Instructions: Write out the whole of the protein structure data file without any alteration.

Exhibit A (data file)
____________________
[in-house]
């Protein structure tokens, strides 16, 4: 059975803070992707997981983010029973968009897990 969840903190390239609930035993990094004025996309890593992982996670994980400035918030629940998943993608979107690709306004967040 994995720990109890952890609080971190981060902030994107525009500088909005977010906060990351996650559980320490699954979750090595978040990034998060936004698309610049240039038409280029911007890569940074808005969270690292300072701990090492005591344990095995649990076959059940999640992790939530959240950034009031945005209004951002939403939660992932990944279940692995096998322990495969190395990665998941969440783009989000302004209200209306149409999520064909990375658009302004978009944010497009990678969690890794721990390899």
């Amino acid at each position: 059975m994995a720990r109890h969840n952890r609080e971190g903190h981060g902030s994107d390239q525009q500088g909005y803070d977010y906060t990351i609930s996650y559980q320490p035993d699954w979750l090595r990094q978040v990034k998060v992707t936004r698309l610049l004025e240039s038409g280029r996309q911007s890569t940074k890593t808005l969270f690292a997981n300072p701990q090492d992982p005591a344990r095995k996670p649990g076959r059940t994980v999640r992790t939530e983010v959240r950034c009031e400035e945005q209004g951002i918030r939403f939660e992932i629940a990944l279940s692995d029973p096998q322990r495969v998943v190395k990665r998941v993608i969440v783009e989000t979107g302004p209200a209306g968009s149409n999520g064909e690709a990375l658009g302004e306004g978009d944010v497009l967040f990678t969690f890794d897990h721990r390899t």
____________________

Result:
[in-house]
């Protein structure tokens, strides 16, 4: 059975803070992707997981983010029973968009897990 969840903190390239609930035993990094004025996309890593992982996670994980400035918030629940998943993608979107690709306004967040 994995720990109890952890609080971190981060902030994107525009500088909005977010906060990351996650559980320490699954979750090595978040990034998060936004698309610049240039038409280029911007890569940074808005969270690292300072701990090492005591344990095995649990076959059940999640992790939530959240950034009031945005209004951002939403939660992932990944279940692995096998322990495969190395990665998941969440783009989000302004209200209306149409999520064909990375658009302004978009944010497009990678969690890794721990390899």
């Amino acid at each position: 059975m994995a720990r109890h969840n952890r609080e971190g903190h981060g902030s994107d390239q525009q500088g909005y803070d977010y906060t990351i609930s996650y559980q320490p035993d699954w979750l090595r990094q978040v990034k998060v992707t936004r698309l610049l004025e240039s038409g280029r996309q911007s890569t940074k890593t808005l969270f690292a997981n300072p701990q090492d992982p005591a344990r095995k996670p649990g076959r059940t994980v999640r992790t939530e983010v959240r950034c009031e400035e945005q209004g951002i918030r939403f939660e992932i629940a990944l279940s692995d029973p096998q322990r495969v998943v190395k990665r998941v993608i969440v783009e989000t979107g302004p209200a209306g968009s149409n999520g064909e690709a990375l658009g302004e306004g978009d944010v497009l967040f990678t969690f890794d897990h721990r390899t």